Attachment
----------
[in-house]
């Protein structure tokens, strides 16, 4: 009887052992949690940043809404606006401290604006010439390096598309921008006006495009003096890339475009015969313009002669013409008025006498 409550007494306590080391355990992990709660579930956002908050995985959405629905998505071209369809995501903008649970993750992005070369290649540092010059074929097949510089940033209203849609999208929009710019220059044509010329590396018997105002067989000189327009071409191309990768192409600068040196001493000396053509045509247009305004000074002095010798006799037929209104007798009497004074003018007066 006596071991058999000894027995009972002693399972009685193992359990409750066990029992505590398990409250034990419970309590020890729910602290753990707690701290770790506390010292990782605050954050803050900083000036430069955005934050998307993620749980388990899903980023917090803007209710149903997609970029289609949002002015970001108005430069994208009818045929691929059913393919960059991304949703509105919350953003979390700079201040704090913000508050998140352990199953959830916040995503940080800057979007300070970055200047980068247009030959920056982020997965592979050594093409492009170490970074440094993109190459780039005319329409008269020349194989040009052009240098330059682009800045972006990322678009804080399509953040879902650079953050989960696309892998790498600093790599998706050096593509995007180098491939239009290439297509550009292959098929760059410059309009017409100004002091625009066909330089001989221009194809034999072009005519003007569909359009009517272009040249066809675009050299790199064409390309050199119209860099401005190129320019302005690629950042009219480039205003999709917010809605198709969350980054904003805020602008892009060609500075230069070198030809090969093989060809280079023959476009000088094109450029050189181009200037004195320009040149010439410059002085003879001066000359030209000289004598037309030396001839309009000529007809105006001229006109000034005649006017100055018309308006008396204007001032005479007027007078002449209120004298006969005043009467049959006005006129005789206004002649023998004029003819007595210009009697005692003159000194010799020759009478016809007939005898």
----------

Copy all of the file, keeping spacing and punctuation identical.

[in-house]
């Protein structure tokens, strides 16, 4: 009887052992949690940043809404606006401290604006010439390096598309921008006006495009003096890339475009015969313009002669013409008025006498 409550007494306590080391355990992990709660579930956002908050995985959405629905998505071209369809995501903008649970993750992005070369290649540092010059074929097949510089940033209203849609999208929009710019220059044509010329590396018997105002067989000189327009071409191309990768192409600068040196001493000396053509045509247009305004000074002095010798006799037929209104007798009497004074003018007066 006596071991058999000894027995009972002693399972009685193992359990409750066990029992505590398990409250034990419970309590020890729910602290753990707690701290770790506390010292990782605050954050803050900083000036430069955005934050998307993620749980388990899903980023917090803007209710149903997609970029289609949002002015970001108005430069994208009818045929691929059913393919960059991304949703509105919350953003979390700079201040704090913000508050998140352990199953959830916040995503940080800057979007300070970055200047980068247009030959920056982020997965592979050594093409492009170490970074440094993109190459780039005319329409008269020349194989040009052009240098330059682009800045972006990322678009804080399509953040879902650079953050989960696309892998790498600093790599998706050096593509995007180098491939239009290439297509550009292959098929760059410059309009017409100004002091625009066909330089001989221009194809034999072009005519003007569909359009009517272009040249066809675009050299790199064409390309050199119209860099401005190129320019302005690629950042009219480039205003999709917010809605198709969350980054904003805020602008892009060609500075230069070198030809090969093989060809280079023959476009000088094109450029050189181009200037004195320009040149010439410059002085003879001066000359030209000289004598037309030396001839309009000529007809105006001229006109000034005649006017100055018309308006008396204007001032005479007027007078002449209120004298006969005043009467049959006005006129005789206004002649023998004029003819007595210009009697005692003159000194010799020759009478016809007939005898």